Spark missing but Croatia still advance to quarter-finals
They triumphed 3-2 on post-match penalties after a 1-1 stalemate at the Nizhny Novgorod Stadium, having squandered a chance to wrap up the match five minutes from the end of extra time, though they had come back after conceding in the first minute.
Denmark goalkeeper Kasper Schmeichel made a brilliant stop to deny Luka Modric’s penalty in extra time and then saved twice more in the post-match shootout but still came out on the losing side as Croatia now go to Sochi to meet the hosts, who had earlier on Sunday knocked out Spain in similar fashion.
Modric put aside the anguish of squandering what surely would have been the match winner to bravely step up again in the shootout and convert one of his team’s kicks.
“It can happen that you miss a penalty but I am fascinated with his determination to shoot after he missed in extra time,” said Croatia coach Zlatko Dalic.
“He took the responsibility as a true captain and it speaks volumes for Luka. He said it himself `I’m going to take a penalty in the shootout`. Can you imagine if he had not scored? But he is a great player.”
Croatia goalkeeper Danijel Subasic made three saves in the shootout –- only the second to do so in World Cup history after Portugal’s Ricardo against England in 2006.
“He was our hero tonight, he saved three penalties in a shootout,” said Dalic.
“You don’t see that every day. He pulled us through when we needed him most.”
It was a game that started with two chaotic goals and finished with high drama but in between was banal and pedestrian.
Mathias Jorgensen took all of 57 seconds to breach the Croatia defence at the end of a long throw-in by Jonas Knudsen, stabbing at the ball with his left foot as he took it off team mate Thomas Delaney to score the quickest goal of the tournament.
The lead lasted one minute and 52 seconds and there was an element of comedy to the equaliser for Mario Mandzukic.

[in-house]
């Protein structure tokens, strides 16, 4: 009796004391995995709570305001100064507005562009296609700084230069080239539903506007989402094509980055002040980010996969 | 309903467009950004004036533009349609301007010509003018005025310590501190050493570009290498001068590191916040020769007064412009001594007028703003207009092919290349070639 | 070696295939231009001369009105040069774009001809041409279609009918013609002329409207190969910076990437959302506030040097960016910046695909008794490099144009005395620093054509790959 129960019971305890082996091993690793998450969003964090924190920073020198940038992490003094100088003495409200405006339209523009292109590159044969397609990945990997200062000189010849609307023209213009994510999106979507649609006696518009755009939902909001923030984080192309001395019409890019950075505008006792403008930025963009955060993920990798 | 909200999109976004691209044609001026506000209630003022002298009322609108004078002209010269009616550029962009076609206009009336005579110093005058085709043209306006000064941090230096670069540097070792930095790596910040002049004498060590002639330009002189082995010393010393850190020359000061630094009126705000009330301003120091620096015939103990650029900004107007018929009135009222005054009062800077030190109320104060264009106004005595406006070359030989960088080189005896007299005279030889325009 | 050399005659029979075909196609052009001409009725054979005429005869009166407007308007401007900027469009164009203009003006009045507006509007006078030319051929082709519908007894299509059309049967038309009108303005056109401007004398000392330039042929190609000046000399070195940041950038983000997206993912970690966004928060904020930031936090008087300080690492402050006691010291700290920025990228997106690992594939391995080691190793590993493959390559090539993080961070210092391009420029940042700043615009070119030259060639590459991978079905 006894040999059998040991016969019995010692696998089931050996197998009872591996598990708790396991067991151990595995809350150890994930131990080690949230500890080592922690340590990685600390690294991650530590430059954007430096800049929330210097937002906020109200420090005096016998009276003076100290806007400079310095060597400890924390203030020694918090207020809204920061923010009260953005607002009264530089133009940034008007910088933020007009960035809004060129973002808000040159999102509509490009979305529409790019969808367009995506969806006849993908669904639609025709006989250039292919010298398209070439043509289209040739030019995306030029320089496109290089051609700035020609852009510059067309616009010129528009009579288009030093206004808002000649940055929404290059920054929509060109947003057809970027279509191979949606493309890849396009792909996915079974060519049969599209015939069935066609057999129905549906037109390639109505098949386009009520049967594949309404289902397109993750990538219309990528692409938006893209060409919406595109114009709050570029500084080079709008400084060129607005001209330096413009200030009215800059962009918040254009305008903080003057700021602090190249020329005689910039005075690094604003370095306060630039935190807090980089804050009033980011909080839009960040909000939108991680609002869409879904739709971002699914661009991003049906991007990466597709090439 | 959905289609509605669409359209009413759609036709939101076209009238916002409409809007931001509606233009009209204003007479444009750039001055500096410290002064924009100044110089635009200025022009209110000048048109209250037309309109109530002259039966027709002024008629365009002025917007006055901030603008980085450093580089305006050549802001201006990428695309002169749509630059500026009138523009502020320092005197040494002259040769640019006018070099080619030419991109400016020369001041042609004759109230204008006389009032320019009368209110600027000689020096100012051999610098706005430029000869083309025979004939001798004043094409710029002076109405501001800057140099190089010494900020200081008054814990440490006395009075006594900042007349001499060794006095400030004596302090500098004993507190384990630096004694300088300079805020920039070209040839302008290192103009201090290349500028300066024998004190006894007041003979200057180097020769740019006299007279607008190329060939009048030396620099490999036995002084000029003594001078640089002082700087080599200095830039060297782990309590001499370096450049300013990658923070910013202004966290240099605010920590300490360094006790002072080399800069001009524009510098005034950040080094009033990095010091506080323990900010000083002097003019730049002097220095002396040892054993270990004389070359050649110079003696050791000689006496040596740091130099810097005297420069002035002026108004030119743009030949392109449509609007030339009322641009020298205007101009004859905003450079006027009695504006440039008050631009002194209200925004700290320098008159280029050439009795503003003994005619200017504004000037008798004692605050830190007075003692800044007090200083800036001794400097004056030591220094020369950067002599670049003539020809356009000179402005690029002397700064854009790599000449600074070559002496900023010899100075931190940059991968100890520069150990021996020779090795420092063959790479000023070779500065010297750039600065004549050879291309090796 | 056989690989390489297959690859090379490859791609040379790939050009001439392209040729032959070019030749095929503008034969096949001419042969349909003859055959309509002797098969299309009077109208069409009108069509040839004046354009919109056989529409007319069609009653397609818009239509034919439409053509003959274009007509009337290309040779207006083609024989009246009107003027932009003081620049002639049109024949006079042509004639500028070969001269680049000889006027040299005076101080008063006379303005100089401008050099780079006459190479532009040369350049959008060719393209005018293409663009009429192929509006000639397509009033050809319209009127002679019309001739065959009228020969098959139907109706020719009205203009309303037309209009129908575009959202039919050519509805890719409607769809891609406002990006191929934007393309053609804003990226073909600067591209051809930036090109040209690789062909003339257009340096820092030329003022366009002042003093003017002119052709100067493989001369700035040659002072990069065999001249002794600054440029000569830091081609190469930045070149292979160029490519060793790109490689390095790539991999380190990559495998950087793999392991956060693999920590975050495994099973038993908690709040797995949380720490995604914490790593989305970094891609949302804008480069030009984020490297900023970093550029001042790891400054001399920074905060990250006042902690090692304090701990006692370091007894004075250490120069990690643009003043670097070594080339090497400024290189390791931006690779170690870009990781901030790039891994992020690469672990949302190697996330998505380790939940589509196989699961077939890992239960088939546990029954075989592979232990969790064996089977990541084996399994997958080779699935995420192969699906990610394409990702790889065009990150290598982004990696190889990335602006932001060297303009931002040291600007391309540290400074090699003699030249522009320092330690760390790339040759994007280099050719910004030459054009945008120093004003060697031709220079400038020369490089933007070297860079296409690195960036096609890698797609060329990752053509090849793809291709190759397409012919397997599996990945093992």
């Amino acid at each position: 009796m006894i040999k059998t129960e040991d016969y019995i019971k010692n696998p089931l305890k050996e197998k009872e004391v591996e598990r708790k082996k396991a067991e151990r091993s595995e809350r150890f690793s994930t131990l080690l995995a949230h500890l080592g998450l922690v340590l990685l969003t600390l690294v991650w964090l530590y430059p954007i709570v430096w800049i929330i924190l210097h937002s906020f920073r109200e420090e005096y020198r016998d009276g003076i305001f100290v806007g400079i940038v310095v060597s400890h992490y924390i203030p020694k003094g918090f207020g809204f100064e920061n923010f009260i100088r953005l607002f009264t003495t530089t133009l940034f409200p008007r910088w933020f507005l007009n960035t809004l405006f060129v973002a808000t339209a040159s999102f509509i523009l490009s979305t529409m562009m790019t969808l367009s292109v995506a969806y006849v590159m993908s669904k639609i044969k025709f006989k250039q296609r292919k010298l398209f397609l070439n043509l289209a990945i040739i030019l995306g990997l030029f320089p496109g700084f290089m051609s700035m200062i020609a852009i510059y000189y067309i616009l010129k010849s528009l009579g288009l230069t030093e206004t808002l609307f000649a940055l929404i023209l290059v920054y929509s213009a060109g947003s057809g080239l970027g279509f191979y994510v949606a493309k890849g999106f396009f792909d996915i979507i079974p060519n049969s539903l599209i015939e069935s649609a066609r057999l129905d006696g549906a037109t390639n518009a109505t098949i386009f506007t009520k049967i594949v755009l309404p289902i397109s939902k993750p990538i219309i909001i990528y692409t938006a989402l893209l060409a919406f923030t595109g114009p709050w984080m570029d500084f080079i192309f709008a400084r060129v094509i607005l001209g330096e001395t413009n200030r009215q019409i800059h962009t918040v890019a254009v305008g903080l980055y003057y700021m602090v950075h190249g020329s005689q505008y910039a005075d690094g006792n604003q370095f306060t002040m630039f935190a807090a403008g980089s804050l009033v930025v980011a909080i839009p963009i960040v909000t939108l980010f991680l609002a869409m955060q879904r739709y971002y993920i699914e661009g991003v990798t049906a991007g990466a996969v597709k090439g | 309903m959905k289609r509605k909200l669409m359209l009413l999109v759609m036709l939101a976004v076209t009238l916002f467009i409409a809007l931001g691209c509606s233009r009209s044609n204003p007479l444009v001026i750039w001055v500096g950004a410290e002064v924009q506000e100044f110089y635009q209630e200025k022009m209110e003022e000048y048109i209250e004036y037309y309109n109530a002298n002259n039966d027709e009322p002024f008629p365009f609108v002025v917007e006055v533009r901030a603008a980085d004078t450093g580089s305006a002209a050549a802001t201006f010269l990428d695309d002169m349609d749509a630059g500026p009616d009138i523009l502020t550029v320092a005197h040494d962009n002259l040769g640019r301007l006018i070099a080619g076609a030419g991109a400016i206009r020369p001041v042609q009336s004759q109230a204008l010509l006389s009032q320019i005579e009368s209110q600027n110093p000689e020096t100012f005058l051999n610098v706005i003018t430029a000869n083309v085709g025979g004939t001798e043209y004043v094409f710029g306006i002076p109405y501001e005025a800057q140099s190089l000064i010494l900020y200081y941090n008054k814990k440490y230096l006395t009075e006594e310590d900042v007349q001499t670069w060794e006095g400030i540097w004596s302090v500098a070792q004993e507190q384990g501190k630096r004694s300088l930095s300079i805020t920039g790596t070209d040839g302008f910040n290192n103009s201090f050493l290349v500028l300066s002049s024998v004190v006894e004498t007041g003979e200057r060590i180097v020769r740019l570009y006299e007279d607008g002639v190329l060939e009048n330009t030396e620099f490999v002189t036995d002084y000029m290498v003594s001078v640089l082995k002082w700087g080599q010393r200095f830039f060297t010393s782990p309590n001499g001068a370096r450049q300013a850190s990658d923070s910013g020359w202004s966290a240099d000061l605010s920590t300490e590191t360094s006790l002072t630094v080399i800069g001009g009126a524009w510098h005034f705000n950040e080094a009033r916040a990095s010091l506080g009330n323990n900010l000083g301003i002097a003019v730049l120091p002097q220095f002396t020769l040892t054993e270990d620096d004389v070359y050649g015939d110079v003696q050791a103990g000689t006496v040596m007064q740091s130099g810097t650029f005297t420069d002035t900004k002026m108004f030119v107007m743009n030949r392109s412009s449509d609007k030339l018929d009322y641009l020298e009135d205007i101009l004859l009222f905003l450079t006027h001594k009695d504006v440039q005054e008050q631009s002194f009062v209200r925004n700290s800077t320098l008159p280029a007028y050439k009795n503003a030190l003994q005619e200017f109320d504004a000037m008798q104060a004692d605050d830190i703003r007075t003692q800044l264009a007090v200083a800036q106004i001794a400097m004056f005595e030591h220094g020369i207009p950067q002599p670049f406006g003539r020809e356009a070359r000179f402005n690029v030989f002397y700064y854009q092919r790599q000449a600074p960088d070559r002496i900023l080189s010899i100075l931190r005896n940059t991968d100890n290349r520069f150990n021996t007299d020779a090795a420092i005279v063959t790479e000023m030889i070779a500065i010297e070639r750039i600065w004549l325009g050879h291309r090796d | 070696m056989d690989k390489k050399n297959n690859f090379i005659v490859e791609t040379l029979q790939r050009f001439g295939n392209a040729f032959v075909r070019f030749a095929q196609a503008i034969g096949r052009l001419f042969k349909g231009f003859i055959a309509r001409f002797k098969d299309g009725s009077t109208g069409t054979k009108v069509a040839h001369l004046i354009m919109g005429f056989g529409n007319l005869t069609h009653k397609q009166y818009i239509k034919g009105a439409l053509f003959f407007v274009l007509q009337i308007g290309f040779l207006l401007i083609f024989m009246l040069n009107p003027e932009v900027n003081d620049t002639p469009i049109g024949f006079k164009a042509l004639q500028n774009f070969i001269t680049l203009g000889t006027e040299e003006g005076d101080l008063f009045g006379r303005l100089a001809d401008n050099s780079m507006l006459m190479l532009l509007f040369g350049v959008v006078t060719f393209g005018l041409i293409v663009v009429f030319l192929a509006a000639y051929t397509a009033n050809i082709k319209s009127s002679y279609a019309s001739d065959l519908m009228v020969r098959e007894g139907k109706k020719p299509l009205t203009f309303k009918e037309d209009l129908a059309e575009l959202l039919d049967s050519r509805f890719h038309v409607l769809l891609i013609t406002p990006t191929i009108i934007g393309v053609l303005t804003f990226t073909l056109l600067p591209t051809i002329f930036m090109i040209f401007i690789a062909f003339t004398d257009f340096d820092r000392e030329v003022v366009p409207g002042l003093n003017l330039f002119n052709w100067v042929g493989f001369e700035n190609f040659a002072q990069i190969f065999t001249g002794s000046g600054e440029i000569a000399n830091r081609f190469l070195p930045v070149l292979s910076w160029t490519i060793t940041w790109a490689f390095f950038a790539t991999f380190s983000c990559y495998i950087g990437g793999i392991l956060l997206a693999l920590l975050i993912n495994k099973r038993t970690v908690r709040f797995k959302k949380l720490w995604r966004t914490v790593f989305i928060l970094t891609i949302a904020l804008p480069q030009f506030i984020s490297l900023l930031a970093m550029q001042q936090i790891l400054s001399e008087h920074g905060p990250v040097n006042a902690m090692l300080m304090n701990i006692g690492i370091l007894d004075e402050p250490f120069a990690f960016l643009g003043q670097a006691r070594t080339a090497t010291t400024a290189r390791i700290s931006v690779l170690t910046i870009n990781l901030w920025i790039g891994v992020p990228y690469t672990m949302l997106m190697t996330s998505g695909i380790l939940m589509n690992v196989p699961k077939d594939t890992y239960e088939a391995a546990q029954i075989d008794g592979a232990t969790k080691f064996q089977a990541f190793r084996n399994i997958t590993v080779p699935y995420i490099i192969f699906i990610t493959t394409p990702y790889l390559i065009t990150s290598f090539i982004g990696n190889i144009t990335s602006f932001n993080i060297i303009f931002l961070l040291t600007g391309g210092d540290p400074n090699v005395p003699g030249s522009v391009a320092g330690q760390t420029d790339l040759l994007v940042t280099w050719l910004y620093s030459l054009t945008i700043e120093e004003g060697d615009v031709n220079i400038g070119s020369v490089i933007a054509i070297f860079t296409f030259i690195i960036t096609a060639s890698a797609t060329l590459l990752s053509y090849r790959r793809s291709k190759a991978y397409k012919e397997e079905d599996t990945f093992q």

A kick across the Danish defence was firmly cleared by Henrik Dalsgaard but straight into the face of team mate Andreas Christensen, creating a pinball effect that saw the ball fall for Mandzukic, who then expertly turned it into the net from just metres out.
Chances thereafter were rare and play was repeatedly broken with Denmark’s defence resolute but their occasional attacks languid, and talisman Christian Eriksen missed a telling contribution.
Croatia sparked only occasionally too.
“It was really the small margins that decided it,” said Denmark coach Age Hareide.
“We had a fair chance to win against Croatia. I think we did well to stop them playing given they have very good players.”
Croatia had catapulted themselves into the category of ‘strong outside bet’ for World Cup glory after impressive group wins but Russian fans will now have more confidence in their team’s chances in the next round.
“I am going to say to my lads that we will now be playing the best team in the World Cup,” said Dalic about Saturday’s quarter-final.
“We must not be arrogant, it will be a huge test for us. But we have come so far, we do not intend to stop here, but I’m sure Russia thinks the same.”